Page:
DB: Yes, I have in the past, and I extend reminders if I see unwise behavior, work with someone new, or learn of new risks. Nevertheless, I think people can be our biggest risk. I urge clients to use the client portal for sensitive information, but still receive emails from them with information that I would not send by email. By the way, could it be argued that a lawyer’s ethical duty to supervise employees and associates reporting to them can trigger an obligation to conduct such training? Or at least the obligation to preserve a client’s confidential information.
JC: The standard used to be annual training. Now that seems too long. Formal training two or more times each year seems best. Interim reminder emails to the firm when new scams are attempted against the firm or a new scam is exposed helps keep these threats top of mind.
JH: Employees go through virtual training on the various cybersecurity risks they may be presented with, and how to identify them. Testing occurs by producing random phishing and other emails. If the employee “takes the bait” they are required to engage in further cybersecurity training. The training occurs on an as needed basis as determined by our IT Department.
JS: The short answer is yes. Security awareness training should be given at least once a year. Twice a year is even better given how fast the security landscape is changing. Check your cyber-insurance policy as most will require at least annual training.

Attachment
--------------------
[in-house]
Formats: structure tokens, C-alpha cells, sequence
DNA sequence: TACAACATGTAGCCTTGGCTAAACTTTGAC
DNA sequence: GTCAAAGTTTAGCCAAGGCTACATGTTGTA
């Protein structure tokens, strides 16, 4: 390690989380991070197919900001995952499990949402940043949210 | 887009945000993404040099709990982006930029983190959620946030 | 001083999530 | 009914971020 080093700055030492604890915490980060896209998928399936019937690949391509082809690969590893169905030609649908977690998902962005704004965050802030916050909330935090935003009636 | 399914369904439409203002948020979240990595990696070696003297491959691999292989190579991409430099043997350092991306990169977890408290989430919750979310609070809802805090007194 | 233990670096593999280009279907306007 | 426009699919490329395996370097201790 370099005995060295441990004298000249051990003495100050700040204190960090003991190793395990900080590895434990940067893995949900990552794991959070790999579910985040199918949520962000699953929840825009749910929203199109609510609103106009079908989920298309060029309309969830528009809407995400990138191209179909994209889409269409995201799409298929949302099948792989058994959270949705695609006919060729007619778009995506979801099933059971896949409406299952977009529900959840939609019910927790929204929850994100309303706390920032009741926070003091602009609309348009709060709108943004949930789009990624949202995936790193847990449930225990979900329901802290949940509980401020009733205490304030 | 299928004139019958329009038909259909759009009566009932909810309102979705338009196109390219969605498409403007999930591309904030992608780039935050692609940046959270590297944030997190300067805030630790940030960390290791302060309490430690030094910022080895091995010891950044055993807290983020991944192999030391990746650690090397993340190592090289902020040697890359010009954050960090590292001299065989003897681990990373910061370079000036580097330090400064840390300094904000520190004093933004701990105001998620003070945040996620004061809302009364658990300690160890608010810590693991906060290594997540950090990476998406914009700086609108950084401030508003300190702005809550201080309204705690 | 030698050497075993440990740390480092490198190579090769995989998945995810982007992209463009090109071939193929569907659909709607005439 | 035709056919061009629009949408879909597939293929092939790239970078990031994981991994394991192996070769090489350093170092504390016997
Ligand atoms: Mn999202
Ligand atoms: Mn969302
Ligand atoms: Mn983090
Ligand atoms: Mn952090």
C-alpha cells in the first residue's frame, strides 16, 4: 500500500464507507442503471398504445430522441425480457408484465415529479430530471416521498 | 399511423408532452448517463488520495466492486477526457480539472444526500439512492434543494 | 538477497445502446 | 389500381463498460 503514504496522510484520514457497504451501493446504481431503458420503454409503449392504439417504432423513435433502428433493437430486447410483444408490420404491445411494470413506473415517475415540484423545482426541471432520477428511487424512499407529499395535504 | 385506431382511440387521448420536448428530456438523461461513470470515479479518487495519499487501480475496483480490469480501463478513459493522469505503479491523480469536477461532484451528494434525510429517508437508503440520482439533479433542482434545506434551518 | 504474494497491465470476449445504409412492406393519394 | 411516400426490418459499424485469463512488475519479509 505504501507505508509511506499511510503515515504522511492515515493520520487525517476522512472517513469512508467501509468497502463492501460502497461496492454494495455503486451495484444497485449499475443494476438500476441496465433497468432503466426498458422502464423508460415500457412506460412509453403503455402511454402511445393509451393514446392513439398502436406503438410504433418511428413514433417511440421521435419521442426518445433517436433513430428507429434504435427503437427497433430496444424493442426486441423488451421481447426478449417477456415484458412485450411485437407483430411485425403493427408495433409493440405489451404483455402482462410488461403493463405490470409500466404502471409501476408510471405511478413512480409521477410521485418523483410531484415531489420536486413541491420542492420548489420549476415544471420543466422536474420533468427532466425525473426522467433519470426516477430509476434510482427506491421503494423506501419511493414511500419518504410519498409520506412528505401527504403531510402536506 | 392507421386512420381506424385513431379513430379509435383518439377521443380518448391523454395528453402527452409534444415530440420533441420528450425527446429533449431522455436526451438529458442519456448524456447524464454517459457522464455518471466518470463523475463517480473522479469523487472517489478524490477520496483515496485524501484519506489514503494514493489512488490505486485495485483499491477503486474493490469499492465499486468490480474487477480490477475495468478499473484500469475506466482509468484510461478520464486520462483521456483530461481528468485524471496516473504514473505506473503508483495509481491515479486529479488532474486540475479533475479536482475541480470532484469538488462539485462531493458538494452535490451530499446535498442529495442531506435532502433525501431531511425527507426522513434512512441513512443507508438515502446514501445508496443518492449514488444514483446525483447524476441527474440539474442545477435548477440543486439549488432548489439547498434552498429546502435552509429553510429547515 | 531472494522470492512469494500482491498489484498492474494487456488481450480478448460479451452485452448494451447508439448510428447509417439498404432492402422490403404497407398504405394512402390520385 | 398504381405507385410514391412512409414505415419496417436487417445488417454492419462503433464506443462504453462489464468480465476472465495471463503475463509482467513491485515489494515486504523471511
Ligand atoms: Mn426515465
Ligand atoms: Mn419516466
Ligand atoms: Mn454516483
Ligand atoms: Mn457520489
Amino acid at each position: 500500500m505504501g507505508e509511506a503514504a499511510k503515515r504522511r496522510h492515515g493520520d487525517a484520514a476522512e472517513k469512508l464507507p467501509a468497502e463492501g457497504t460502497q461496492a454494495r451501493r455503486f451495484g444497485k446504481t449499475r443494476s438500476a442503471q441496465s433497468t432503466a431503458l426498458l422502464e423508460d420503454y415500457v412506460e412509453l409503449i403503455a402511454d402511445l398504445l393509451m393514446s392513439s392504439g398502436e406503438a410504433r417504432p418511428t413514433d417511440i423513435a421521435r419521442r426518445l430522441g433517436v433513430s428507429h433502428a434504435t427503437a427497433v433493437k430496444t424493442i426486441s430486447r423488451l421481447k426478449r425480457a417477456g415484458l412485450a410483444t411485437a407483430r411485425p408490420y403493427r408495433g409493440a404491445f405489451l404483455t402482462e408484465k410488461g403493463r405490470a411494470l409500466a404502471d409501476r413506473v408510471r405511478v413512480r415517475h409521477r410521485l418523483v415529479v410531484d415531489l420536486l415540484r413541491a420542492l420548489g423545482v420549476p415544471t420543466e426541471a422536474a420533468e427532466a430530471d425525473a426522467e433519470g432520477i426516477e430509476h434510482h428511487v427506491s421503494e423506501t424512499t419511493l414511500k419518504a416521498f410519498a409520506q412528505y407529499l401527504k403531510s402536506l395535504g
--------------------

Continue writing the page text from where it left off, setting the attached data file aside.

RT: We have annual training but those who click on KnowBe4 tempting emails have some additional training too.
What concerns do you have about how artificial intelligence may provide more tools for fraudsters?
DB: As mentioned above, I worry that it will get easier to impersonate “trusted” people using their voice, image, writing style, etc. There have already been incidents where someone spoofing a boss’s email directs an employee to provide information or execute some other action desired by a fraudster. How much easier will it be if the fraudster can call the employee and give instructions in the boss’s voice?
JC: We will soon see ultra-personalized scams and malware communications, as AI harvests much of the data available about a target online to assemble a custom attack. Imagine a college student who attended a party receiving a text the next day that says “Hey it was nice to meet you at Bob’s BBQ party. I took a great pic of you, Cindy and Barbara [friends who attended the party]. Here’s a link if you’d like to have the picture.” The personalized content could likely cause recipients to lower their guard.
LJ: I am presuming that fraudsters have already integrated AI into their systems for devising the most tempting phishing content.
AJ: Artificial intelligence, to me, is the greatest upcoming threat. We have already heard about people being scammed by telephone calls that they thought were family members in trouble because artificial intelligence was able to re-create their family member’s voice on the telephone. With all of the video content being created now and all of the photos that are posted online, the technology is already out there that can make it seem as if you are having a conversation with someone on video, but it is all artificial intelligence. Rest assured that the scammers will be taking full advantage of it.